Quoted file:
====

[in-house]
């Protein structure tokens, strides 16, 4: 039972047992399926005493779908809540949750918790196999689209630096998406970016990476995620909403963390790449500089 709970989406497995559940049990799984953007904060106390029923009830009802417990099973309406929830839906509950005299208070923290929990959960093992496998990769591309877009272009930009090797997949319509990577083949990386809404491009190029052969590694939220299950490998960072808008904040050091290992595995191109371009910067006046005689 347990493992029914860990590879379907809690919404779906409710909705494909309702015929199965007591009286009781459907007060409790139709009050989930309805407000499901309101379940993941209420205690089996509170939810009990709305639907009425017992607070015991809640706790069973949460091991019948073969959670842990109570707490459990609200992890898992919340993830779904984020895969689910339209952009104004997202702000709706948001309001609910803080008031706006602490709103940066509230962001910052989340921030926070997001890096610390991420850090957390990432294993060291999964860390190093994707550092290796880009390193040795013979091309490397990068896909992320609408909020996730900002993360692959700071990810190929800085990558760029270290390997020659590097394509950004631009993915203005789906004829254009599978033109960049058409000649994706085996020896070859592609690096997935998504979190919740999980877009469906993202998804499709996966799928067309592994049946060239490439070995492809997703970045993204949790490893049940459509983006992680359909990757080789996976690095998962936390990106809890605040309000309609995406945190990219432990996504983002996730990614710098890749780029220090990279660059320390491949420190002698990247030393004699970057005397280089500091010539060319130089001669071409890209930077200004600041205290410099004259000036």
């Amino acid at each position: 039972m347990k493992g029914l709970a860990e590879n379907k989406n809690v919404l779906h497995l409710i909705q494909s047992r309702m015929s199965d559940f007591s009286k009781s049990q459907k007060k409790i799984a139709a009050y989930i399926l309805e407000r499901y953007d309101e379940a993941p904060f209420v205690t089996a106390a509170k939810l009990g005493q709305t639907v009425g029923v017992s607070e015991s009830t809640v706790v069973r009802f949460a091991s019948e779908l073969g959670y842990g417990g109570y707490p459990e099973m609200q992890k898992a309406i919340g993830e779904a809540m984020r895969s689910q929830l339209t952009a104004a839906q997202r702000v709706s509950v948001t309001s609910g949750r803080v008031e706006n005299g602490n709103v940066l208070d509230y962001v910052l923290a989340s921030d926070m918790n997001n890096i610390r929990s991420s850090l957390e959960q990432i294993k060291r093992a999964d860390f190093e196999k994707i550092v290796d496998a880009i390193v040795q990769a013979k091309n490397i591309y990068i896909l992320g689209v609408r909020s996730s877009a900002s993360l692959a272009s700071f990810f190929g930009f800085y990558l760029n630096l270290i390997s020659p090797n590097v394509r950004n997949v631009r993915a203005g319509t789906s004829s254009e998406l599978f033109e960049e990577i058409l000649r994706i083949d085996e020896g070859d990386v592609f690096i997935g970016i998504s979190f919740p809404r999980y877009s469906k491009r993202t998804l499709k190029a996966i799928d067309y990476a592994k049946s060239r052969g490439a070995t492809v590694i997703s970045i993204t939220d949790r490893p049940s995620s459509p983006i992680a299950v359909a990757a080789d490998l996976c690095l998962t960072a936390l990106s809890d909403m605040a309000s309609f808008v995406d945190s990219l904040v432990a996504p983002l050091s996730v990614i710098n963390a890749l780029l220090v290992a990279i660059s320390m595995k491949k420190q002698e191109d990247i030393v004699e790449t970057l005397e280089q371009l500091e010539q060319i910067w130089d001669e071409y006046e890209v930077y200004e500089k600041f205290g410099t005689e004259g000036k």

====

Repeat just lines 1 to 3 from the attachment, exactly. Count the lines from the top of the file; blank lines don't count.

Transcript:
[in-house]
């Protein structure tokens, strides 16, 4: 039972047992399926005493779908809540949750918790196999689209630096998406970016990476995620909403963390790449500089 709970989406497995559940049990799984953007904060106390029923009830009802417990099973309406929830839906509950005299208070923290929990959960093992496998990769591309877009272009930009090797997949319509990577083949990386809404491009190029052969590694939220299950490998960072808008904040050091290992595995191109371009910067006046005689 347990493992029914860990590879379907809690919404779906409710909705494909309702015929199965007591009286009781459907007060409790139709009050989930309805407000499901309101379940993941209420205690089996509170939810009990709305639907009425017992607070015991809640706790069973949460091991019948073969959670842990109570707490459990609200992890898992919340993830779904984020895969689910339209952009104004997202702000709706948001309001609910803080008031706006602490709103940066509230962001910052989340921030926070997001890096610390991420850090957390990432294993060291999964860390190093994707550092290796880009390193040795013979091309490397990068896909992320609408909020996730900002993360692959700071990810190929800085990558760029270290390997020659590097394509950004631009993915203005789906004829254009599978033109960049058409000649994706085996020896070859592609690096997935998504979190919740999980877009469906993202998804499709996966799928067309592994049946060239490439070995492809997703970045993204949790490893049940459509983006992680359909990757080789996976690095998962936390990106809890605040309000309609995406945190990219432990996504983002996730990614710098890749780029220090990279660059320390491949420190002698990247030393004699970057005397280089500091010539060319130089001669071409890209930077200004600041205290410099004259000036």
């Amino acid at each position: 039972m347990k493992g029914l709970a860990e590879n379907k989406n809690v919404l779906h497995l409710i909705q494909s047992r309702m015929s199965d559940f007591s009286k009781s049990q459907k007060k409790i799984a139709a009050y989930i399926l309805e407000r499901y953007d309101e379940a993941p904060f209420v205690t089996a106390a509170k939810l009990g005493q709305t639907v009425g029923v017992s607070e015991s009830t809640v706790v069973r009802f949460a091991s019948e779908l073969g959670y842990g417990g109570y707490p459990e099973m609200q992890k898992a309406i919340g993830e779904a809540m984020r895969s689910q929830l339209t952009a104004a839906q997202r702000v709706s509950v948001t309001s609910g949750r803080v008031e706006n005299g602490n709103v940066l208070d509230y962001v910052l923290a989340s921030d926070m918790n997001n890096i610390r929990s991420s850090l957390e959960q990432i294993k060291r093992a999964d860390f190093e196999k994707i550092v290796d496998a880009i390193v040795q990769a013979k091309n490397i591309y990068i896909l992320g689209v609408r909020s996730s877009a900002s993360l692959a272009s700071f990810f190929g930009f800085y990558l760029n630096l270290i390997s020659p090797n590097v394509r950004n997949v631009r993915a203005g319509t789906s004829s254009e998406l599978f033109e960049e990577i058409l000649r994706i083949d085996e020896g070859d990386v592609f690096i997935g970016i998504s979190f919740p809404r999980y877009s469906k491009r993202t998804l499709k190029a996966i799928d067309y990476a592994k049946s060239r052969g490439a070995t492809v590694i997703s970045i993204t939220d949790r490893p049940s995620s459509p983006i992680a299950v359909a990757a080789d490998l996976c690095l998962t960072a936390l990106s809890d909403m605040a309000s309609f808008v995406d945190s990219l904040v432990a996504p983002l050091s996730v990614i710098n963390a890749l780029l220090v290992a990279i660059s320390m595995k491949k420190q002698e191109d990247i030393v004699e790449t970057l005397e280089q371009l500091e010539q060319i910067w130089d001669e071409y006046e890209v930077y200004e500089k600041f205290g410099t005689e004259g000036k």